In September 1948, Charles W. Drake gave the plot of land with the schoolhouse and the cemetery to his son, Charles G. Drake. The younger Charles lived on the family farm at the time, but wanted a house of his own, and decided to expand the small schoolhouse into a home. Shortly after he purchased the land, he stripped down the schoolhouse to the frame, and built upon the frame to make a 2-story, full-size, 3-bedroom home. Charles G. and his wife, Loddie, raised their two daughters in the home. It stayed in the family until Charles G. passed away in 2013, and was recently sold to a new owner.

There are still some existing reminders of the old schoolhouse. The old, large rooftop school bell labeled “Pleasant Hill School Bell” resides at the Kishwaukee Valley Heritage Museum in Genoa, IL. The old, round sign that used to hang on the front of the school is still in possession of the Drake family. And the bones of the schoolhouse support a family home.

And Pleasant Hill Cemetery? That’s a story for another day.

PleasantHillHouse_29 copy
The Pleasant Hill Home as it looks today. (Image Source: Becky Kauffman)


  • Combination Atlas Map of De Kalb County, Illinois : compiled, drawn, and published from personal examinations and surveys (Geneva, Ill. : Thompson and Everts, 1871), p. 30.
  • DeKalb County Historical-Genealogical Society, Rural Schools Journeys: A Legacy of Learning, Histories of the One-room Schools in Dekalb County, Illinois (Evansville, Ind.: M.T. Publishing Co., 2006), p. 117-118, 252-253.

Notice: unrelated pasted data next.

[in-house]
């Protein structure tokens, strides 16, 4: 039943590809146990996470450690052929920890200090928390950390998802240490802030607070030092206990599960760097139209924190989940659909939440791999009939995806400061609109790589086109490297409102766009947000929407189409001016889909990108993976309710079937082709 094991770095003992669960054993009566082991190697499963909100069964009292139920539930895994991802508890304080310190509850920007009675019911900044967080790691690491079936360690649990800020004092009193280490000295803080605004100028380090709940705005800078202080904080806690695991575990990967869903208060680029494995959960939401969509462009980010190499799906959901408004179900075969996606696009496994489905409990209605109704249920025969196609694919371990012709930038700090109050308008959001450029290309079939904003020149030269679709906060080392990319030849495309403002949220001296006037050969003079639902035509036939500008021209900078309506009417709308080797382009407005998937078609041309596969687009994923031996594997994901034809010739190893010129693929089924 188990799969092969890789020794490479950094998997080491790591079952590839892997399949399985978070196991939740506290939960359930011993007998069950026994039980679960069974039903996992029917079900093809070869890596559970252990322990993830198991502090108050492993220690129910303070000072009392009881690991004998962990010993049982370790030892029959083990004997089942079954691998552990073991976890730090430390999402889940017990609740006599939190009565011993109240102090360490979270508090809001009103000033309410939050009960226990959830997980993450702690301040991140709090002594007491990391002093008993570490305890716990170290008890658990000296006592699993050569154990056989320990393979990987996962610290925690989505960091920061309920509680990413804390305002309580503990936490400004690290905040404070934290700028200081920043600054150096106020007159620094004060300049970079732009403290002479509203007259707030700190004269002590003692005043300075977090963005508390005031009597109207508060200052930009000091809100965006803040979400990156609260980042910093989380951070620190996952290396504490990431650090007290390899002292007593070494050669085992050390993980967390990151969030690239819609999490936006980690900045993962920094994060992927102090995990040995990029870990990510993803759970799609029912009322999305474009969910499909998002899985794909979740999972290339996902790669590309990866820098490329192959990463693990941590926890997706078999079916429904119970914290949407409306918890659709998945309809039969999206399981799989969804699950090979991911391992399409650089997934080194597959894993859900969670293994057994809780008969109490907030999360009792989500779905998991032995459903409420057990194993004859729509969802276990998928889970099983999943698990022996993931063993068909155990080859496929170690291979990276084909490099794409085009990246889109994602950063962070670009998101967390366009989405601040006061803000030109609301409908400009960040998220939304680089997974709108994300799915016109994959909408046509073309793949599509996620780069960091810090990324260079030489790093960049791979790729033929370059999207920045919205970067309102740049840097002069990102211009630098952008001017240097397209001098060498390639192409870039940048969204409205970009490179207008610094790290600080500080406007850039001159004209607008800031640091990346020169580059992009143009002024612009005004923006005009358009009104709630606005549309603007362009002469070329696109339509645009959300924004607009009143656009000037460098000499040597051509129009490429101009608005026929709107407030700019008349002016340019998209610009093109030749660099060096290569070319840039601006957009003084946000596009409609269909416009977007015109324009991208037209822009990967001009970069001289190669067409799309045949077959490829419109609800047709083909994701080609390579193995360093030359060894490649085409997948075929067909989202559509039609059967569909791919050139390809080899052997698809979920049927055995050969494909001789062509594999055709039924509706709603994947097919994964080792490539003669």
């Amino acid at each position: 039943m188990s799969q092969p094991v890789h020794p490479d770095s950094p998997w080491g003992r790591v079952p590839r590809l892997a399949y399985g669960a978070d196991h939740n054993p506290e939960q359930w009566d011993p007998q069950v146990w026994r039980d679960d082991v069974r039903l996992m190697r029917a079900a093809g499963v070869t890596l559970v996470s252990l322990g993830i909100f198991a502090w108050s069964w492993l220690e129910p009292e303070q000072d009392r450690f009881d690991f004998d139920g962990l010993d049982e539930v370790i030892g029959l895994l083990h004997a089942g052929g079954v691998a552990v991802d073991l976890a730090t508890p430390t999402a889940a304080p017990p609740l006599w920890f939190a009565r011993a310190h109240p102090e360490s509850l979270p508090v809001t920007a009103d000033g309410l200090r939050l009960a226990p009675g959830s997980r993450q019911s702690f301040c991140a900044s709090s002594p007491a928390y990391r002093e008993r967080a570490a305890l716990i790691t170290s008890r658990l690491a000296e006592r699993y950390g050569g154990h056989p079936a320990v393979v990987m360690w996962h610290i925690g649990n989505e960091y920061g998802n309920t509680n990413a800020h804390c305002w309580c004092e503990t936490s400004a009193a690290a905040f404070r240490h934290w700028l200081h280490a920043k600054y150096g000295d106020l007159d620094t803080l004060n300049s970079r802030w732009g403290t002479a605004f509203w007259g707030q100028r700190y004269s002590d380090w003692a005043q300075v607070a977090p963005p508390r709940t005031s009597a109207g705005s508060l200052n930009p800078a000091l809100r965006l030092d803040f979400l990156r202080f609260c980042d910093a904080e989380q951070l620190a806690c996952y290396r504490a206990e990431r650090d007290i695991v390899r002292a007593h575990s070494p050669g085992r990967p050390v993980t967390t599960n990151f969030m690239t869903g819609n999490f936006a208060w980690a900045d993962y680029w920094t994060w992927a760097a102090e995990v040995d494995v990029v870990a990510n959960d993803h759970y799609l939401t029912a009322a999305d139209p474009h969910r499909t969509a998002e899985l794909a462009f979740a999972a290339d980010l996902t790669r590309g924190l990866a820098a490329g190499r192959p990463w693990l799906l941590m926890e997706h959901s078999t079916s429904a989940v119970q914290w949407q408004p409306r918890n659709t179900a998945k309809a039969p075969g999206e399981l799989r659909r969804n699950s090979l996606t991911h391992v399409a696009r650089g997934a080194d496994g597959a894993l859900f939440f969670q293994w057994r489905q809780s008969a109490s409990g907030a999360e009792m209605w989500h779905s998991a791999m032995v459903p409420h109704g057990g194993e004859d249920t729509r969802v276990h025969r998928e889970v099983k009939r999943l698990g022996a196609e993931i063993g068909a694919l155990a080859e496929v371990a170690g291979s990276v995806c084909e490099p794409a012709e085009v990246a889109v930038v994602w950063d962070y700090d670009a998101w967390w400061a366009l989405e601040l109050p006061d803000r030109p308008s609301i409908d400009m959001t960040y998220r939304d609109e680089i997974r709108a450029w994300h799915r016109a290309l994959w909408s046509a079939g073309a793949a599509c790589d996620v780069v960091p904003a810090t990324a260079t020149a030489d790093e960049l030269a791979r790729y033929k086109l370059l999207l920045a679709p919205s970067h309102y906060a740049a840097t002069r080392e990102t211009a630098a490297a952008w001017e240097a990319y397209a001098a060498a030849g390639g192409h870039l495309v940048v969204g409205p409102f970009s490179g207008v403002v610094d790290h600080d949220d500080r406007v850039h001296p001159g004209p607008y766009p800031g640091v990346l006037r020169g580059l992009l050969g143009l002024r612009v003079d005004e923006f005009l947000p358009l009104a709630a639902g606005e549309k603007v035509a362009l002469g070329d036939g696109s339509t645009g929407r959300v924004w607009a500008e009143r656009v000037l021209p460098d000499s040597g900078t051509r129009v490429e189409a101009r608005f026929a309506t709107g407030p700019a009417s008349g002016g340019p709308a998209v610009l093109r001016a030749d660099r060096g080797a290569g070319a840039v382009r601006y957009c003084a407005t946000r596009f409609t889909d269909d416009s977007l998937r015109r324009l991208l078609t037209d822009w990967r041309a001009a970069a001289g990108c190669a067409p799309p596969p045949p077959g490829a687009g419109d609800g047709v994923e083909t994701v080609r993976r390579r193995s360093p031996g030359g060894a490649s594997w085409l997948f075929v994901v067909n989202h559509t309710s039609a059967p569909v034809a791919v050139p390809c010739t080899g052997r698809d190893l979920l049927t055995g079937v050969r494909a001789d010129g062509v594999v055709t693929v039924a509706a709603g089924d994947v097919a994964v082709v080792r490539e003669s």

• “DeKalb County Schools, Superintendent’s Report.” The True Republican, Sycamore, Illinois, 8 Jan 1870, image copy ( : accessed 30 Mar 2018), page 1; Illinois Digital Newspaper Collections.
  • Gross, Lewis M. Past and Present of DeKalb County, Illinois, Volume 1 (Chicago, Ill. : Pioneer Pub. Co., 1907), p. 155.
  • Kauffman, Becky. Personal correspondence, 2010-2018.
  • Mae, Della. “Roaming the Rural Routes.” The True Republican, Sycamore, Illinois, 29 Sep 1942, image copy, ( : accessed 30 Mar 2018), page 1; Illinois Digital Newspaper Collections.
  • “Notice is hereby given that…” The Daily Chronicle, DeKalb, Illinois, 10 Oct 1947, image copy, ( : accessed 31 Mar 2018), page 6; World Collection.
  • Penton, Belle Tower. “The Story of the Last Log Cabin.” The True Republican, Sycamore, Illinois, 3 August 1945, image copy, ( : accessed 30 Mar 2018), page 4; Illinois Digital Newspaper Collections.


9 thoughts on “The History of Pleasant Hill School

  1. fascinating. Thank you for sharing with us. I loved the part about the blackboard not worthy of being called a blackboard.


  2. I hope you share this post with the local historical society. This school was probably the backdrop for soooo many family stories. Great research and post!

    Liked by 1 person

  3. Well done. Stories like these can add context to the folks who come across the fact that their ancestor attended this school.